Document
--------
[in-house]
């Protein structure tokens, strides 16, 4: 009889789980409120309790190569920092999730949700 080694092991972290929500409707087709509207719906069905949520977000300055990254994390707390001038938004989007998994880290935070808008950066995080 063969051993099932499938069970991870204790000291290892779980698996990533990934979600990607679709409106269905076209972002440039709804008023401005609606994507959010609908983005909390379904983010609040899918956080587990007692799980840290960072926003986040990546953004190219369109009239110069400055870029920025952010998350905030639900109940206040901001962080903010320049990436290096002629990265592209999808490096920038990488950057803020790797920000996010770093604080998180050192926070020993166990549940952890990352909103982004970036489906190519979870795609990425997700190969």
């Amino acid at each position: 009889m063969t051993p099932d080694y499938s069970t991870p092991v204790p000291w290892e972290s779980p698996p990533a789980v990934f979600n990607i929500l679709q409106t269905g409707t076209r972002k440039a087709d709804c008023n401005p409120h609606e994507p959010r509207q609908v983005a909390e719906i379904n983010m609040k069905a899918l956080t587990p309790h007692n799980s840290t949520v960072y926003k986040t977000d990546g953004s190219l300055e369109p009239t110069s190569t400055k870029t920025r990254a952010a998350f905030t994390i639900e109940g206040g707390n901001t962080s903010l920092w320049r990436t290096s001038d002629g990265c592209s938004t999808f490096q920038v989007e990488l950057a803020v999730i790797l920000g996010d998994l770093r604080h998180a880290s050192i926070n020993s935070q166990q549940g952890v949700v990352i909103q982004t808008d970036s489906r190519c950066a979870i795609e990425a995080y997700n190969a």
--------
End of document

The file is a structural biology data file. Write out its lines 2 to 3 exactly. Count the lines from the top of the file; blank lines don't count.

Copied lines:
């Protein structure tokens, strides 16, 4: 009889789980409120309790190569920092999730949700 080694092991972290929500409707087709509207719906069905949520977000300055990254994390707390001038938004989007998994880290935070808008950066995080 063969051993099932499938069970991870204790000291290892779980698996990533990934979600990607679709409106269905076209972002440039709804008023401005609606994507959010609908983005909390379904983010609040899918956080587990007692799980840290960072926003986040990546953004190219369109009239110069400055870029920025952010998350905030639900109940206040901001962080903010320049990436290096002629990265592209999808490096920038990488950057803020790797920000996010770093604080998180050192926070020993166990549940952890990352909103982004970036489906190519979870795609990425997700190969």
């Amino acid at each position: 009889m063969t051993p099932d080694y499938s069970t991870p092991v204790p000291w290892e972290s779980p698996p990533a789980v990934f979600n990607i929500l679709q409106t269905g409707t076209r972002k440039a087709d709804c008023n401005p409120h609606e994507p959010r509207q609908v983005a909390e719906i379904n983010m609040k069905a899918l956080t587990p309790h007692n799980s840290t949520v960072y926003k986040t977000d990546g953004s190219l300055e369109p009239t110069s190569t400055k870029t920025r990254a952010a998350f905030t994390i639900e109940g206040g707390n901001t962080s903010l920092w320049r990436t290096s001038d002629g990265c592209s938004t999808f490096q920038v989007e990488l950057a803020v999730i790797l920000g996010d998994l770093r604080h998180a880290s050192i926070n020993s935070q166990q549940g952890v949700v990352i909103q982004t808008d970036s489906r190519c950066a979870i795609e990425a995080y997700n190969a």